The guidelines for morphosyntactic annotation are very similar to those for the morphosyntactic level in the lexicon. Large lexicons are increasingly being used in the annotation of corpora, and corpora are increasingly being used as sources of information to be acquired by lexicons. These processes are increasingly being automated. There is therefore a great advantage in being able to transduce directly from word-class annotations in texts to morphosyntactic information in lexicons, and vice versa. On the other hand, there are reasons for assuming that these two types of word classification need not be identical.
One reason for differences is that morphosyntactic annotation (which has been so far carried out extensively on English, but not on other languages) is at a relatively primitive stage of development. It is typically carried out largely automatically, but without the benefit of a full parse, frequently using simple statistical models of grammar such as Hidden Markov Models (Rabiner 1990).
There is a major problem of automatic tag disambiguation, resulting in a substantial rate of error or of failure to disambiguate (typically of several percent), and although these less-than-ideal results can in principle be corrected by hand, in practice the correction of a large corpus (say, of 100 million words) is a Herculean task. Thus, while annotators might wish to provide as much lexically relevant information as possible in the tagged corpus, in practice they are limited by what current taggers are realistically able to achieve. Some attributes or values routinely entered in lexicons are virtually impossible to mark automatically in a corpus without a prohibitive amount of error (e.g. the distinctions between the different functions of the base form of the English verb -- indicative plural, imperative, subjunctive, etc. -- are virtually impossible to make without a full parse, which itself would produce unreliable results in the present state of the art).
A second reason is the opposite of the first: just as there are kinds of information which are expected in a lexicon, but cannot be included in tagging, so there are kinds of information which may be useful for tagging, but may be extraneous to morphosyntax in the lexicon. It may be useful, for automatic tagging, to mark some syntactic or semantic distinctions, thereby going beyond the definition of morphosyntax. Examples include the marking of the purely syntactic distinction between attributive-only and predicative-only adjectives, or the marking of small semantic classes such as names of months or names of days, in order to facilitate the identification of dates (which have a distinctive syntactic structure) in certain kinds of texts. While these values are normally excluded from the morphosyntactic level in the lexicon, they can be easy to identify in texts, and may have a valuable syntactic role in disambiguating neighbouring words. Also, in text corpora, one constantly finds the necessity to deal with phenomena which have been regarded as peripheral to a lexicon, such as naming expressions (including proper nouns), acronyms, formulae and special symbols. In all these respects, it would artificially constrain tagging, and often make it less useful, if the tagset had to mirror the attributes and values typically found in lexicons. Grammatical tagging, to use the traditional term, is a less clearly definable process than is implied by the stricter term morphosyntactic annotation.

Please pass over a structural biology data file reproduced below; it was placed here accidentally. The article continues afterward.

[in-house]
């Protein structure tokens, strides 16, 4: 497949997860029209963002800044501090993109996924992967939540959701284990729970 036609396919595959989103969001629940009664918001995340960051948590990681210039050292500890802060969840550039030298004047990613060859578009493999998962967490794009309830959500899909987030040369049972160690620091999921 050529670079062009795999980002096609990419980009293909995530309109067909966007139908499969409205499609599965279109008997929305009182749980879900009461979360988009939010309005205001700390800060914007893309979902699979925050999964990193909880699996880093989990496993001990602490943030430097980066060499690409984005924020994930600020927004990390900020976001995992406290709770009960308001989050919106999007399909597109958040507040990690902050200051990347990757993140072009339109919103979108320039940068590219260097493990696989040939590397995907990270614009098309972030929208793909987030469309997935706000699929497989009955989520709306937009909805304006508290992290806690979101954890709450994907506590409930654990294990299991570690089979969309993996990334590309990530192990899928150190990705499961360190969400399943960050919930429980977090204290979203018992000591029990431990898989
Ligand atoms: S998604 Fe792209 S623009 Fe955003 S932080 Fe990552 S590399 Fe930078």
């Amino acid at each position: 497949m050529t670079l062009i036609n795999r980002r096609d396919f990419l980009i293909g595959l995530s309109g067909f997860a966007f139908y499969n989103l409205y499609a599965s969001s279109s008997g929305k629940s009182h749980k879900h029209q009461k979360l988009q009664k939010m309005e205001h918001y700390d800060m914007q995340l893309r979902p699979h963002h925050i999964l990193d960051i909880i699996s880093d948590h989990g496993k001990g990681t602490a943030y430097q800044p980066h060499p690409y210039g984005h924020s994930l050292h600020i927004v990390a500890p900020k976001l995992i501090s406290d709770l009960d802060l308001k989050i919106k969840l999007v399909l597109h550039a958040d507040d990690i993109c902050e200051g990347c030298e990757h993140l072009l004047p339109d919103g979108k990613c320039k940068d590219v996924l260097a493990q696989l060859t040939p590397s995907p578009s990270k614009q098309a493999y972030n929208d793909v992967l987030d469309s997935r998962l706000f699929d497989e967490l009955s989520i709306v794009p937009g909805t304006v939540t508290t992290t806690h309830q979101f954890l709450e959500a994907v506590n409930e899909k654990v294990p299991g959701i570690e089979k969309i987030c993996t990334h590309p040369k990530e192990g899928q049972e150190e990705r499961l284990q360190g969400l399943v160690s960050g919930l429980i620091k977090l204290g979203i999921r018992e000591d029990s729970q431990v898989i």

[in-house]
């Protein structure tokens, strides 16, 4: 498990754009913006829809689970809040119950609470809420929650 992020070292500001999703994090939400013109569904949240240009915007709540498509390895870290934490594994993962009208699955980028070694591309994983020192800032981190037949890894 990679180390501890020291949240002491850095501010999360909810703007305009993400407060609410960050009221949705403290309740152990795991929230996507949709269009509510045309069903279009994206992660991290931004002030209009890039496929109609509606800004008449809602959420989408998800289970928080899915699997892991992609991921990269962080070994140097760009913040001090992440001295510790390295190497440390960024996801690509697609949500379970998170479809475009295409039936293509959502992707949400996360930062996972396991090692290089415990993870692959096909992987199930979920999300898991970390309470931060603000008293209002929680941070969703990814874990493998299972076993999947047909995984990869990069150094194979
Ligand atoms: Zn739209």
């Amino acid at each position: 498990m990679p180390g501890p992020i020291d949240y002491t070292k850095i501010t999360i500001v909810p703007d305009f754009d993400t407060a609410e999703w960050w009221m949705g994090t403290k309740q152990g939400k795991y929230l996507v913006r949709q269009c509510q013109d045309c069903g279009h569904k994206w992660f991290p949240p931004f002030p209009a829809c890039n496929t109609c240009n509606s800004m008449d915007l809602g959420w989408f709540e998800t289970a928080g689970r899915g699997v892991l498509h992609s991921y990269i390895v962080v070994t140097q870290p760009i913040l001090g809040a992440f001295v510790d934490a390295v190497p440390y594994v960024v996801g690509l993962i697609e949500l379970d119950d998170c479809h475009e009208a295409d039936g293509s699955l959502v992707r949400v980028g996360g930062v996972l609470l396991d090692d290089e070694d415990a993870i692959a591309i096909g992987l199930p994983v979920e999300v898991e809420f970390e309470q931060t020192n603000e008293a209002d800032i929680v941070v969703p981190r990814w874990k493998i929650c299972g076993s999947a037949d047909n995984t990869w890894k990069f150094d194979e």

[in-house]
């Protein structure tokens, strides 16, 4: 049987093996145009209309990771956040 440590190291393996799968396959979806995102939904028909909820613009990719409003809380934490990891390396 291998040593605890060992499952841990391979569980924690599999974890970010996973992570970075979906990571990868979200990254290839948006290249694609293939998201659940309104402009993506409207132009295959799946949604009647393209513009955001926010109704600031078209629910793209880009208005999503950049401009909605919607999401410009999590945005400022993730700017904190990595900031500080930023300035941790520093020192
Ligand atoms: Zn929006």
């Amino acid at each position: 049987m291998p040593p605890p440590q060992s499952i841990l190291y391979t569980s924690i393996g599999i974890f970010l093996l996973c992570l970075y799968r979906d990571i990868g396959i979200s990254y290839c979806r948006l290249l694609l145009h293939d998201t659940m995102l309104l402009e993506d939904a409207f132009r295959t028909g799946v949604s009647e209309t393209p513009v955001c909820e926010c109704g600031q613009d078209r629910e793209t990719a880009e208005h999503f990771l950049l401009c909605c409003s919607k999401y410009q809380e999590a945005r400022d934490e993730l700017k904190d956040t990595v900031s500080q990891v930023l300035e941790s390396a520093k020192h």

The relation between the lexicon guidelines and these morphosyntactic annotation guidelines will be explained in the section on harmonisation with lexicon proposals. At this point, it is important to note that the distinctions made in morphosyntactic tagging may usefully correspond to various linguistic levels (morphological, morphosyntactic, syntactic, semantic) in the lexicon. But the level with which they are centrally concerned is that of morphosyntax.
Considering `levels' in a different sense, it is also essential to distinguish levels of abstraction at which the notion of tagset may be identified.
The Intermediate Tagset suggested as a way of mapping different language-specific tagsets into a common set of attributes and values is an example of tags considered at this level.